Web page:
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Bear attack boy 'had found print'

A 17-year-old schoolboy mauled to death by a polar bear during an adventure holiday had found a paw print just two days prior to the lethal attack, an inquest has heard.

Horatio Chapple was on an adventure holiday to the remote Svalbard islands in August 2011 with the British Schools Exploring Society (BSES) when he died.

The Eton pupil from Salisbury, Wiltshire, was sleeping in his tent when the bear went on the rampage, inflicting fatal injuries to his head and upper body.

Four others were hurt before the bear was shot dead at the camp site, where the group, known as Chanzin Fire, had been staying.

Also injured during the incident were trip leader Michael "Spike" Reid, from Plymouth, Devon, Andrew Ruck, from Brighton, Patrick Flinders, from Jersey, and Scott Bennell-Smith, from St Mellion in Cornwall.

Lauren Beech, from Guildford, Surrey, told the Salisbury inquest that Horatio had found a bear print in the ground just two days before the attack. And she said that she also found out after the incident that the local authorities had issued a warning about increased polar bear activities in recent months before the attack.

Describing the paw print discovery on August 3, she said: "That was the day that Horatio noticed the prints of the polar bear. We were advised by the leader they were approximately two to four days old and they were facing in the direction of base camp.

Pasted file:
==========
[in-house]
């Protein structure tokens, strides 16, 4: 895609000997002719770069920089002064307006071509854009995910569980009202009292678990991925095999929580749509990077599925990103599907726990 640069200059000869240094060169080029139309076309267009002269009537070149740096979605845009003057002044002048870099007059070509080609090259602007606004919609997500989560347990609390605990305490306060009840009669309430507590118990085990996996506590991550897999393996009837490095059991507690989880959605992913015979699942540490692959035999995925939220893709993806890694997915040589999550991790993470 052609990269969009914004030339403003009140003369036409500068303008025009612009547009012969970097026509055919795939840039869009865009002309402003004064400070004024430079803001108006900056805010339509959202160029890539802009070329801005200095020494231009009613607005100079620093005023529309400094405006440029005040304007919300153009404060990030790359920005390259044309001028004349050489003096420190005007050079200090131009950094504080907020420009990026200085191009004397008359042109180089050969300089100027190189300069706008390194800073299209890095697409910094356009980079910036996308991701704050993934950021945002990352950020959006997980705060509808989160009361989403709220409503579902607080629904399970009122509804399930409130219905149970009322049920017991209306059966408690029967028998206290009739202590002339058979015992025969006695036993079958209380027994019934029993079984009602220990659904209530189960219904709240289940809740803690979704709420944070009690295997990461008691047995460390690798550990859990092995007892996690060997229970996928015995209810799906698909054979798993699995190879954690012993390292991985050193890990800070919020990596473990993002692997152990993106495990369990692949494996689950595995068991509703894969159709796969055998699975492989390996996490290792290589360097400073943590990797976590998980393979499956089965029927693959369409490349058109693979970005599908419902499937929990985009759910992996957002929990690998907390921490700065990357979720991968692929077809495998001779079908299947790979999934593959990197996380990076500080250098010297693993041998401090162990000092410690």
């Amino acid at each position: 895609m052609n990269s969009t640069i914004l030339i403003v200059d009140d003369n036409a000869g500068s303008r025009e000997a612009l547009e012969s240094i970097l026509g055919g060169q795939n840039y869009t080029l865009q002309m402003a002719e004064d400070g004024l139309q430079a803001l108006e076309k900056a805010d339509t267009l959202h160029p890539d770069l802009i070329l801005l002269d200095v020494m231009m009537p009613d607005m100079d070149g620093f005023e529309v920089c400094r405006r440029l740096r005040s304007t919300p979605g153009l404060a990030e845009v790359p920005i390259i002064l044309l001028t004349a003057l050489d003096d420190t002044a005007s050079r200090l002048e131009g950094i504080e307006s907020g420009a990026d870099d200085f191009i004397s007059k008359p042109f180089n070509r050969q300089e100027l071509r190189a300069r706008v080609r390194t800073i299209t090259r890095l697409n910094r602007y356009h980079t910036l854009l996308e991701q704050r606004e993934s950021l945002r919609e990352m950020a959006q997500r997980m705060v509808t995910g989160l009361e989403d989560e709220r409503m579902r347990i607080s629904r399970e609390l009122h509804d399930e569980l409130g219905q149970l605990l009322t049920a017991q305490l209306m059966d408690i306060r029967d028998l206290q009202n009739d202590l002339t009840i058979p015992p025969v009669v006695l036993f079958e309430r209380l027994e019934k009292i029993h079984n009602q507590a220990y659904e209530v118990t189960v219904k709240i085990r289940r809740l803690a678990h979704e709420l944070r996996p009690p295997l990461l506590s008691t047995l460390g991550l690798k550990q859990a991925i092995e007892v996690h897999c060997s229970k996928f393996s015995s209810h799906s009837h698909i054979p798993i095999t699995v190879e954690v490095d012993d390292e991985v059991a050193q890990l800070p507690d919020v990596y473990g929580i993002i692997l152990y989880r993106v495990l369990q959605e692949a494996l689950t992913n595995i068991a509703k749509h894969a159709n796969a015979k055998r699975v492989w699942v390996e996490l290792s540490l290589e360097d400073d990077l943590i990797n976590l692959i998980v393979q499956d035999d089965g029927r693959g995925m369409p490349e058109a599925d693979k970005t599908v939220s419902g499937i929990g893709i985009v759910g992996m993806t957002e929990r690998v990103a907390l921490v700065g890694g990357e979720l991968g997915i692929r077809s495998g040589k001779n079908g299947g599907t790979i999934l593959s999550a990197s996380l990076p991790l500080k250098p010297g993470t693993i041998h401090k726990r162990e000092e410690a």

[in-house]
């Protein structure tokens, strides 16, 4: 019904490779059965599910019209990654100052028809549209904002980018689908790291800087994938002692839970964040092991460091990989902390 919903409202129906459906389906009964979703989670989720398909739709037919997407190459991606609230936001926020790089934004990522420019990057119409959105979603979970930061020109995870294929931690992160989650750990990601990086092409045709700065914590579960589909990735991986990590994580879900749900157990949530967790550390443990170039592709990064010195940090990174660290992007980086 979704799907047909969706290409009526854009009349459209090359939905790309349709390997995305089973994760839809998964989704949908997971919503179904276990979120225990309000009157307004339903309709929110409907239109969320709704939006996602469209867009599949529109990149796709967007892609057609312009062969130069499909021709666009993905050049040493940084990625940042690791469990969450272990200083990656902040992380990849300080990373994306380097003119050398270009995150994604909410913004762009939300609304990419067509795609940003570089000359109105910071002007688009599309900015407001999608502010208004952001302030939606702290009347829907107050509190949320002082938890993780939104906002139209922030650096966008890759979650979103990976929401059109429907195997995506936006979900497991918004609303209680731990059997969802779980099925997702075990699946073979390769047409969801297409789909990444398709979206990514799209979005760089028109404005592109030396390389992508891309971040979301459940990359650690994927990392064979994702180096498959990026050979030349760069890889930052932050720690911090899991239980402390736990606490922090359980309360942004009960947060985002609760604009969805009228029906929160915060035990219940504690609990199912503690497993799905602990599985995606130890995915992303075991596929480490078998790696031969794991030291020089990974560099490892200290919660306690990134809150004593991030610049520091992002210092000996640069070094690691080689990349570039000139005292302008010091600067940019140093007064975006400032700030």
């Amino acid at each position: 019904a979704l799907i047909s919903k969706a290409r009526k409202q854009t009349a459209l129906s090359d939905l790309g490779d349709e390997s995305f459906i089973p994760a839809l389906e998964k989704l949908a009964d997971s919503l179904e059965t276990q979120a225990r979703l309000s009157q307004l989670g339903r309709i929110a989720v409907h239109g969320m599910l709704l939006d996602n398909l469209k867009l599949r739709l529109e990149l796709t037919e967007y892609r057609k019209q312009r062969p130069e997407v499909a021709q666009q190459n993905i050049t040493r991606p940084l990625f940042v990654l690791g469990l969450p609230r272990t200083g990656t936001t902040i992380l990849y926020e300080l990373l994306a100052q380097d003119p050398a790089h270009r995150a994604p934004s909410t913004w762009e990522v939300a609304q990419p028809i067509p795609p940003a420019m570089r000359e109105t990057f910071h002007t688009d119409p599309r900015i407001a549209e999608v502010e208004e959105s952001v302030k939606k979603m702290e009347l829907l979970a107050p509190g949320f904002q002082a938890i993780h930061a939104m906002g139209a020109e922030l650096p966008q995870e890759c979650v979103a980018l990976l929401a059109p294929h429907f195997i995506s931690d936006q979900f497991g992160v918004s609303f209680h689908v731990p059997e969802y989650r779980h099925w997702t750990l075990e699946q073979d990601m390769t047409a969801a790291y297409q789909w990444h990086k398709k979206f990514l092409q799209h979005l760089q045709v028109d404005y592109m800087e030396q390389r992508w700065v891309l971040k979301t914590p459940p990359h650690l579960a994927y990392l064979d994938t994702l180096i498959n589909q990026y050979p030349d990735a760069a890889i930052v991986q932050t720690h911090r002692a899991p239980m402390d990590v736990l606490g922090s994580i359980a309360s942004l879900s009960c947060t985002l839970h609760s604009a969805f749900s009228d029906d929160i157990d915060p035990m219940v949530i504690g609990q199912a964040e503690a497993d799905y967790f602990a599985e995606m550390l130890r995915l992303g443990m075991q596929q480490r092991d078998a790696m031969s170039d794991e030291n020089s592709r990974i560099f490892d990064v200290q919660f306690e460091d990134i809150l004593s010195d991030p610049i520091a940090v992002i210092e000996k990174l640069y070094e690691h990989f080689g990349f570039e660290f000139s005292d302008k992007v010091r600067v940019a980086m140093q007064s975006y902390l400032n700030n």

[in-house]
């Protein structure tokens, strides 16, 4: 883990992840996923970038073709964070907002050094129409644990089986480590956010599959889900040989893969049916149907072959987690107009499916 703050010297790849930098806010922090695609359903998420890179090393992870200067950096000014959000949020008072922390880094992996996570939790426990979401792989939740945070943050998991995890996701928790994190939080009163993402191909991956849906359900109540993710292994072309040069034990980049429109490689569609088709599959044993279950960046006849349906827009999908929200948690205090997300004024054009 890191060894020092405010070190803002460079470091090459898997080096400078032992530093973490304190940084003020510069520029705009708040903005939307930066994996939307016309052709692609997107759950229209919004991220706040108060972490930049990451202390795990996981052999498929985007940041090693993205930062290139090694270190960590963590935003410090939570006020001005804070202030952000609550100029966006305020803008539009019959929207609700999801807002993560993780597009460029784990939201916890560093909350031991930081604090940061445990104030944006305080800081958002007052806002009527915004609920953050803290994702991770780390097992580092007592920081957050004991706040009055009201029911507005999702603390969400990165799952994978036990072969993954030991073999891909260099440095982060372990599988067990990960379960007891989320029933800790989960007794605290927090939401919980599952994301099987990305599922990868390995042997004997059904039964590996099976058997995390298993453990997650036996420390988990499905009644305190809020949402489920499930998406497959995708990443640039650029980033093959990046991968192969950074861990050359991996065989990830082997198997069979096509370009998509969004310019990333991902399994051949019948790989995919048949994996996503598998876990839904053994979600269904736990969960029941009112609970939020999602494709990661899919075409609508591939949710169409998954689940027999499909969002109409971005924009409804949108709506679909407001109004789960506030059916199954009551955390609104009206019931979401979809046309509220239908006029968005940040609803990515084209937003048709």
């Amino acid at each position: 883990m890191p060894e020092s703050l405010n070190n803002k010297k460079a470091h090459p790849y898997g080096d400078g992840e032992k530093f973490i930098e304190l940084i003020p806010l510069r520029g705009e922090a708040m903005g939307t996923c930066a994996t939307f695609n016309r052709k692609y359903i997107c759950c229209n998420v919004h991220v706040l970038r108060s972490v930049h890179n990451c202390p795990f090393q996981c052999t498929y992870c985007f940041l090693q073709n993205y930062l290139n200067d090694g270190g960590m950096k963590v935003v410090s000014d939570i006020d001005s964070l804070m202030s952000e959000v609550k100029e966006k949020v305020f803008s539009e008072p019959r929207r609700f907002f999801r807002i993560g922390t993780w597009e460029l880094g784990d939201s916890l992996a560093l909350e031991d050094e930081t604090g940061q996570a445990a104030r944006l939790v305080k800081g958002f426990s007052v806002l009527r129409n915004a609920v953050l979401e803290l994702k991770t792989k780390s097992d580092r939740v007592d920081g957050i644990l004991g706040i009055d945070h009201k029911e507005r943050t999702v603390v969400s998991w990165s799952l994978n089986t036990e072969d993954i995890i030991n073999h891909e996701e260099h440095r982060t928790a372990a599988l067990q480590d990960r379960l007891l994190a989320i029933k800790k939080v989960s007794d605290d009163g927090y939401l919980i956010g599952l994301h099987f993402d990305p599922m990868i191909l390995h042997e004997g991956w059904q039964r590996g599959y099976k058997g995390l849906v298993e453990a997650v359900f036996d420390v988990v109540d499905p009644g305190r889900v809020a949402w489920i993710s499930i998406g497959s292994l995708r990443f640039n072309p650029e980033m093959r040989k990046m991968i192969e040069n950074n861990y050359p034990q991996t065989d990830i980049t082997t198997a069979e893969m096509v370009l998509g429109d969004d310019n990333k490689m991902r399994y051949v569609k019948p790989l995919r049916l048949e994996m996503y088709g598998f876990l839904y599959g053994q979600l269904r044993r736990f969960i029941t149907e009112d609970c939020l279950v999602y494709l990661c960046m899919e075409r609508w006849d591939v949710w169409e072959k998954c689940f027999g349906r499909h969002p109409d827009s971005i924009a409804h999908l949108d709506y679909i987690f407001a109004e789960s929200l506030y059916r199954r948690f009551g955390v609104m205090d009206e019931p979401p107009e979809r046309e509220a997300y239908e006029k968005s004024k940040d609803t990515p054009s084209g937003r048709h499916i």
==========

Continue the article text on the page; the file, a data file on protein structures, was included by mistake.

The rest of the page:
"I remember there was more than one there, one was very distinct and I remember several of us taking photos with this print."

She added: "It may make me sound naive but I remember thinking 'Wow, it's a polar bear footprint' but I do not remember it making me any more worried."

She continued: "I had heard rumours another group had seen a polar bear but I was aware of the fact that apparently there had been a warning issued by the authorities in Svalbard that there was heightened activity of bear but I wasn't aware of that."

Miss Beech said that she had been concerned about the tripwire and said she did not consider it to be "very robust".

She also questioned the leaders' action of asking the group for their views on whether a bear watch should be held on the night before the attack.

She said: "The leaders laid out why they thought a bear watch wasn't required, they said it was a low risk area.

"The decision was pushed out to the Fire, I couldn't understand at the time as a 16-year-old and a young person I had no knowledge of the area and I put my complete trust in the leaders' knowledge."

She said that Mr Bennell-Smith had proposed that there should have been a bear watch but the decision had rested with the leaders.

Miss Beech said that she had also been concerned when they had briefly lost contact with a member of the party at the back of the group during one of the treks during the trip.

Miss Beech said that she had remained in her tent during the bear attack but had seen the white fur of the bear within metres of the tent when her tent-mate had briefly opened the front opening.

She said: "I heard growls of the bear along with other shouts and screams. I was very distressed and I do not think I had any idea of the time scale."